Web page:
marketing and sales executives from Silicon Valley

Monday, July 20, 2009

Who is supporting your customers?

There are three truisms about supporting customers, regardless of your product or service:
  • A customer's primary goal is to have what they bought, or even are using for 'free', work the way that they expect
  • Huge numbers of people feel ill-served or ignored by the companies they've patronized
  • You can't control the conversation about your products - and you may not even know the conversation is taking place
Even consumers who aren't technology mavens are likely to start trying to solve their problems with a basic internet search. Do you know - have you ever looked? - what two or three top search results they're going to see? Does a company-sponsored site show up? Do you know about the sites that do?

As a simple test, I did a Google search on 'Canon S2 Camera Problems'. The top search returns?,,,and No Canon sites showed up in the first 4 pages of results. In fairness to Canon, if the search was 'Canon S2 Camera Support' then a Canon USA site was on the top of the list. But the point remains valid - you have to know what your customers are seeing and where they're seeing it.

One example from two of those sites ( and a 'stuck shutter' reported by an seemingly large number of people. The fixes suggested including 'jogging the shutter open by tapping the camera against a wooden surface'. This was not from a Canon representative, so it 's hard to know if this is a recommended solution (seems unlikely), or if Canon is aware of a problem with this particular model. But it might give a consumer pause - and the lack of a response from Canon doesn't help the perceptions.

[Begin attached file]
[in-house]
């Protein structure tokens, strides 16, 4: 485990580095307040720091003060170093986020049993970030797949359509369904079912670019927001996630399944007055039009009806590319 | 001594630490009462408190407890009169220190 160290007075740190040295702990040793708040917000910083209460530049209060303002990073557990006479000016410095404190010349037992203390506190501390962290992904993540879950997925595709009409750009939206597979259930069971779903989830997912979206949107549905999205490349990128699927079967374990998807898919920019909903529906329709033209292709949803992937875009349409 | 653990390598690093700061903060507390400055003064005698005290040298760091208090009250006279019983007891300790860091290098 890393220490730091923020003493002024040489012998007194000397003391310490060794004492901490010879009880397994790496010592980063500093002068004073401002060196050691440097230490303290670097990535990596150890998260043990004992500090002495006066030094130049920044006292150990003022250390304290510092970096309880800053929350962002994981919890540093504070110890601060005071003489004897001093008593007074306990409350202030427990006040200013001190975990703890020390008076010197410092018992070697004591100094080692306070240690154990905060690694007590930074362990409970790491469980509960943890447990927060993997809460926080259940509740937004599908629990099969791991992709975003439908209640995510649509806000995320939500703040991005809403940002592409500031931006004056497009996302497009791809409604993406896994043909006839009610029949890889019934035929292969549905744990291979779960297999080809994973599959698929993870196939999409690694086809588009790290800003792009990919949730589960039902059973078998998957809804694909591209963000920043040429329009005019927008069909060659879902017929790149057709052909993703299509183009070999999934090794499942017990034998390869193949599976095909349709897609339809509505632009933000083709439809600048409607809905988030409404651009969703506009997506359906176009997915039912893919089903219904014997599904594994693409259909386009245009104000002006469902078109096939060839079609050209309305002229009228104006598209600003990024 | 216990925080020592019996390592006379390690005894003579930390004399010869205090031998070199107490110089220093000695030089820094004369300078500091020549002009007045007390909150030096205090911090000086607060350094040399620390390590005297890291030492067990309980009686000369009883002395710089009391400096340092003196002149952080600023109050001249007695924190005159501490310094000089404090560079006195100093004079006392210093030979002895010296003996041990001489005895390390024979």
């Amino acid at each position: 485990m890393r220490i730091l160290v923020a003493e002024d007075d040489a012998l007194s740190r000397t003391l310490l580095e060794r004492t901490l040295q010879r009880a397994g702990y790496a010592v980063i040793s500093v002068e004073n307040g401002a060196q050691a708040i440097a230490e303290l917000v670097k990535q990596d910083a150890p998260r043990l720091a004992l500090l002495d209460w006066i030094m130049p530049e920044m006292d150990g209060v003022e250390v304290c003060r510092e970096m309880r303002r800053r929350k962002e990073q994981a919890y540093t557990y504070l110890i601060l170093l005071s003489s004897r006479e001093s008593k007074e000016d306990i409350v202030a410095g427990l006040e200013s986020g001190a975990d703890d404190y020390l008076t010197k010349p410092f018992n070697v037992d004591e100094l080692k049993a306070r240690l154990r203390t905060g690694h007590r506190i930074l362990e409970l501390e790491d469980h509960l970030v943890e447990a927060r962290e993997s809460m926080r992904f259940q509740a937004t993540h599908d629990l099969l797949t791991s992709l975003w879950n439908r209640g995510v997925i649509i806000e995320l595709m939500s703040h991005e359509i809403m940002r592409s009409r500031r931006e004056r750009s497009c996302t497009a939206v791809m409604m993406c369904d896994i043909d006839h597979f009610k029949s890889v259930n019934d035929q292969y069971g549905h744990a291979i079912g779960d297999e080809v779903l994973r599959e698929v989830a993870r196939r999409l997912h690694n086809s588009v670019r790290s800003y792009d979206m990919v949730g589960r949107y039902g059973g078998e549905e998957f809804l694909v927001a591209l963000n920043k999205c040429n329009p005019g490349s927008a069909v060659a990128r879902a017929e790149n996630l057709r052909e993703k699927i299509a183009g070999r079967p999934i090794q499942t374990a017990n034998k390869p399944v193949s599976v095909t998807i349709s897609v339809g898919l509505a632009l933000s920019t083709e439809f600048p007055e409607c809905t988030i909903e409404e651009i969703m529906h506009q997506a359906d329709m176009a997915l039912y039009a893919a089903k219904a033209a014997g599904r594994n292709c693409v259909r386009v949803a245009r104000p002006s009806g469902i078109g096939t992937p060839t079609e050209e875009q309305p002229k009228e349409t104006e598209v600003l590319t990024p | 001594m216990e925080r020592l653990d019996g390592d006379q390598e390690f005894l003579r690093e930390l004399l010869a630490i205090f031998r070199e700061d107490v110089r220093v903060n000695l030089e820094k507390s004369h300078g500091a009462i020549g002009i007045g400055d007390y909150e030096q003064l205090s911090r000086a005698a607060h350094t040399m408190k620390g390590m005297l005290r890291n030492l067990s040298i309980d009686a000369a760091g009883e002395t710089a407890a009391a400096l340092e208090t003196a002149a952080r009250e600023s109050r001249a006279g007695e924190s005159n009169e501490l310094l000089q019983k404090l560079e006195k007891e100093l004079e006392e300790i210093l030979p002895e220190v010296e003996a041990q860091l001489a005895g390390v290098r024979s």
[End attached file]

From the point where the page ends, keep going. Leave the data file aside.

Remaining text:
The simple fact is that most of the entries in discussion/tech support forums are going to be negative by their nature - after all, not too many people post a lack of a problem. There are more and more independent support sites like that actively solicit participation by vendors - and implicitly set customer expectations around that participation.

Shopping and review oriented sites may be somewhat less negative since many consumers feel compelled to defend their purchase choices, but there is still plenty of 'dirty laundry' hanging out there. All of these sources are having an influence on future purchase decisions for everyone who visits.

So some things to ponder until my next post:
  • Do you really know what people are saying about your products?
  • Are the customer support resources you've invested in, like FAQs and knowledge bases, doing the job based on the questions being addressed elsewhere like FixYa and GetSatisfaction?
  • Is there something you can do to reach out to customers with a problem, rather than hoping that they find you?

No comments :

Post a Comment